Storefront of the East Broadway Mall at 75 East Broadway in Manhattan’s Chinatown. Locally, the mall is known as Dong Fang Guang Chang, written in traditional characters as 東方廣場, or “Oriental Plaza.” Two of its four Chinese characters are missing, so the “oriental” part—dong fang, which translates to “Cathay” or just the “East”—has fallen off. Taken November 3, 2021, by Simon Wu.


Call for Applications: AAAinA's 2024 Leadership Camp – "Vaguely Asian"

June 7, 2024 – July 5, 2024
Asia Art Archive in America

23 Cranberry St. Brooklyn, NY

Application Open Date: Friday, June 7, 2024

Application Due Date: Friday, July 5, 11:59PM

First Seminar Date: Saturday, August 17, 2024 at 10:30am – 1pm. Subsequent meetings in October 2024, December 2024, and February 2025.

Asia Art Archive in America is thrilled to announce the open call of the 6th iteration of Leadership Camp. Initiated in 2016 by Christopher K. Ho, artist, teacher and current Executive Director of Asia Art Archive in Hong Kong, this long-standing program brings together arts practitioners at varying stages of their careers to discuss through an “Asian” lens a wide range of topics impacting art, art practice and the arts profession. This Camper-led program encourages discussion, debate, and knowledge sharing and begins with an overarching theme, an initial set of “framing questions,” and a reading list. Different for each Camp and proposed by the Camp leaders themselves, the program’s themes have included: “Envisioning Institutions,” “Engendering Leadership,” “Model Minorities and Model Majorities,” “Other Racisms,” and “(Im)material Ruins.” Expanding on these themes, some initial questions have asked: Might once marginal spaces now constitute institutional instruments for change? How can Asian social structures….inform models of contemporary leadership, and how might artists, curators, gallerists, and scholars in Asia and elsewhere productively and selectively deploy these? With Asia constituting 60 percent of the world’s population….are there best practices for being a global model majority and a US minority alike? What if the “other” in “Other Racisms” is replaced with “our”?

Leadership Camp combines closed seminar-type discussions of selected texts with presentations by participants and guests which culminate in a final project or program. In 2022 and 2023 participants collectively explored ruin culture, memorialization, and representation, as well as the artistic and curatorial responses prompted by the history and site of the archive. Their final project developed into an exhibition.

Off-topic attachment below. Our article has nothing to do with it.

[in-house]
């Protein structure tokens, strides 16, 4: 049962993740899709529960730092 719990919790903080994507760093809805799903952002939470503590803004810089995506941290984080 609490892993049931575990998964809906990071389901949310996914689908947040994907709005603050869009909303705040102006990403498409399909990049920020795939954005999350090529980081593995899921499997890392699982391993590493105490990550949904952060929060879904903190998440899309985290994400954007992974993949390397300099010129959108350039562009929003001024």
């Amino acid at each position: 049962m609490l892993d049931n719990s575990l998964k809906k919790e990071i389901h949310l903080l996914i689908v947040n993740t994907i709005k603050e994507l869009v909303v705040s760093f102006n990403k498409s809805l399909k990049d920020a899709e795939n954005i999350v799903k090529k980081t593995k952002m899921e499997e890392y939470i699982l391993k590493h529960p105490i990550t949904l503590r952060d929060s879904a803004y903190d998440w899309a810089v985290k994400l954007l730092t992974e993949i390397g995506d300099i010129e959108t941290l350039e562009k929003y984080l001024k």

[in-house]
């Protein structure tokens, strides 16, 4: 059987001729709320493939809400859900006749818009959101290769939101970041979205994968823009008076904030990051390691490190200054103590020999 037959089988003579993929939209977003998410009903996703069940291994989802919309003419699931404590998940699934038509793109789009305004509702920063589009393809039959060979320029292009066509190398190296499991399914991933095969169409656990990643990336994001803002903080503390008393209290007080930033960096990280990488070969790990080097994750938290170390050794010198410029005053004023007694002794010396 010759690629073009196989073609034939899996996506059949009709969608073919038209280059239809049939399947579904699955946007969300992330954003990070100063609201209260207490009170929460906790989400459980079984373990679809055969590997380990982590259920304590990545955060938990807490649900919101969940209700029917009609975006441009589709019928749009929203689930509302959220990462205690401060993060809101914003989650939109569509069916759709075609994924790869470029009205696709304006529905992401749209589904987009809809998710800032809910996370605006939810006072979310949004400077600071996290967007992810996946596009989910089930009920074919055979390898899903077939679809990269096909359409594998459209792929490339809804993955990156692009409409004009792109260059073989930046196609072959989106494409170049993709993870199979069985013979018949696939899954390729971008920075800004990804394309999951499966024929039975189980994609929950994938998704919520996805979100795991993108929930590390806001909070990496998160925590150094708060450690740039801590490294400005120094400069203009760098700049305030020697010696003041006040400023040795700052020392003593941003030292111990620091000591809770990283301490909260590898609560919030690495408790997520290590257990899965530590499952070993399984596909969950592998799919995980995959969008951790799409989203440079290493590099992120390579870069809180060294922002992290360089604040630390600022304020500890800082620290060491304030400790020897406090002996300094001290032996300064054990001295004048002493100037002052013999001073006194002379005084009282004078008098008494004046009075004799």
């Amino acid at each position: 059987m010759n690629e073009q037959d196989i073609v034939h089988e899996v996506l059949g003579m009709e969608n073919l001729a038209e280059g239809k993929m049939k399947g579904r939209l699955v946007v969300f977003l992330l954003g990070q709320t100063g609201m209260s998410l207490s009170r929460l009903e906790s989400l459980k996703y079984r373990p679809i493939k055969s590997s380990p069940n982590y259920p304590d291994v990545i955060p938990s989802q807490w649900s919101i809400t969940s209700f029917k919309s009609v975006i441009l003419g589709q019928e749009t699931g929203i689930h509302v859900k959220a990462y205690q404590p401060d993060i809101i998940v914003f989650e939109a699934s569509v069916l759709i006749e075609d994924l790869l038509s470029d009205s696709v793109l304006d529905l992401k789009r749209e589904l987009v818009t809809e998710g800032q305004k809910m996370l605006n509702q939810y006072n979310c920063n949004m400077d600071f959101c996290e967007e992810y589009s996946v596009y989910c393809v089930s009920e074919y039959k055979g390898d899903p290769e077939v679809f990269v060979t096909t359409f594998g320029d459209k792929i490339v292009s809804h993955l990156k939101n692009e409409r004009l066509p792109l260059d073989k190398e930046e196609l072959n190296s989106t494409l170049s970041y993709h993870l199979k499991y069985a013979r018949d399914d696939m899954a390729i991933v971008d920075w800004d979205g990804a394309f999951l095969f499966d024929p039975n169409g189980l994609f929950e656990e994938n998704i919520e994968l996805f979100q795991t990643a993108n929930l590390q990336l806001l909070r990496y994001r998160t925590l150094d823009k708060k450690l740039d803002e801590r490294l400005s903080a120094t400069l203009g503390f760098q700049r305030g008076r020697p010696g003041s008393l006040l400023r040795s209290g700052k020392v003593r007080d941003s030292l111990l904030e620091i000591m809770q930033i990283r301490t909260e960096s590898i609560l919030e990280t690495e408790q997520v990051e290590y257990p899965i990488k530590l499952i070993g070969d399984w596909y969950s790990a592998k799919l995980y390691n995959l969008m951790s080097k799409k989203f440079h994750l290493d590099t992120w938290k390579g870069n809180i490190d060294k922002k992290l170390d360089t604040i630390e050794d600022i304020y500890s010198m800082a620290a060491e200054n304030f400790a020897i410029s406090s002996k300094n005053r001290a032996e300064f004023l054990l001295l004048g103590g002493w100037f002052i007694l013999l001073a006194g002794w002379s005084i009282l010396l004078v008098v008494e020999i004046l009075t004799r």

This year’s Leadership Camp’s theme, “Vaguely Asian,” has been proposed by Simon Wu and Daniel Chew who will organize and moderate the sessions, with the support of AAAinA’s programming team, including Claire Kim and Ying-Chiun Lee. Exploring an expansive idea of Asian and Asian American identity and solidarity through the “Vaguely Asian,” Wu and Chew’s initial framing questions for the first session can be accessed HERE.

Applications for Leadership Camp: “Vaguely Asian” are due on Friday, July 5, at 11:59PM. Applications should be sent to Please send all the below elements in ONE PDF FILE:

  • a CV
  • a narrative bio (max. 200 words)
  • a short statement detailing your interest in Leadership Camp and this year’s theme of “Vaguely Asian.” Please refer to the Framing Questions, linked above, for more context on this year’s theme. (max. 500 words)
  • an artwork or writing sample (optional)

Prior to the first session on Saturday, August 17, 10:30am – 1pm at Asia Art Archive in America, 23 Cranberry Street, Brooklyn NY 11201, participants will receive PDFs of the readings we will use as points of departure by email.

Leaders’ Bios:

Photo credit: Jarod-Lew

SIMON WU is a curator and writer involved in collaborative art production and research. He has organized exhibitions and programs at the Brooklyn Museum, the Whitney Museum, The Kitchen, MoMA, and David Zwirner, among other venues. In 2021 he was awarded an Andy Warhol Foundation Art Writers Grant and was featured in Cultured magazine’s Young Curators series. He was a 2018 Helena Rubinstein Curatorial Fellow at the Whitney Museum Independent Study Program and is currently in the PhD program in History of Art at Yale University. His first book, Dancing On My Own, is out with Harper in June 2024. He has two brothers, Nick and Duke, and loves the ocean.

Photo credit: Kirsten Kilponen

Daniel Chew is a filmmaker and artist who is based in New York. He works collaboratively with Micaela Durand in film and with the collective CFGNY in art. Working in collaboration is very important to his practice and is an intentional political decision that models an alternate way of existing in a world that obsesses over the cult of the individual. He has shown work at International Film Festival Rotterdam, New York Film Festival, Stedelijk Museum Amsterdam, Hammer Museum, Cooper Hewitt, MoMA PS1, MOCA LA, e-flux, Japan Society, Auto Italia London, and The Shed among many other venues. A trilogy of short films he co-directed with Micaela Durand is currently streaming on the Criterion Channel. He has done residencies at Macdowell, Fogo Island Arts, BiljmAIR Amsterdam and has held fellowships with Jerome Foundation, Queer Art, and Asia Art Archive in America.

AAAinA’s general programming and operations are funded in part by the New York State Council on the Arts, the New York City Department of Cultural Affairs in Partnership with the City Council, Ruth Foundation, and the Vilcek Foundation.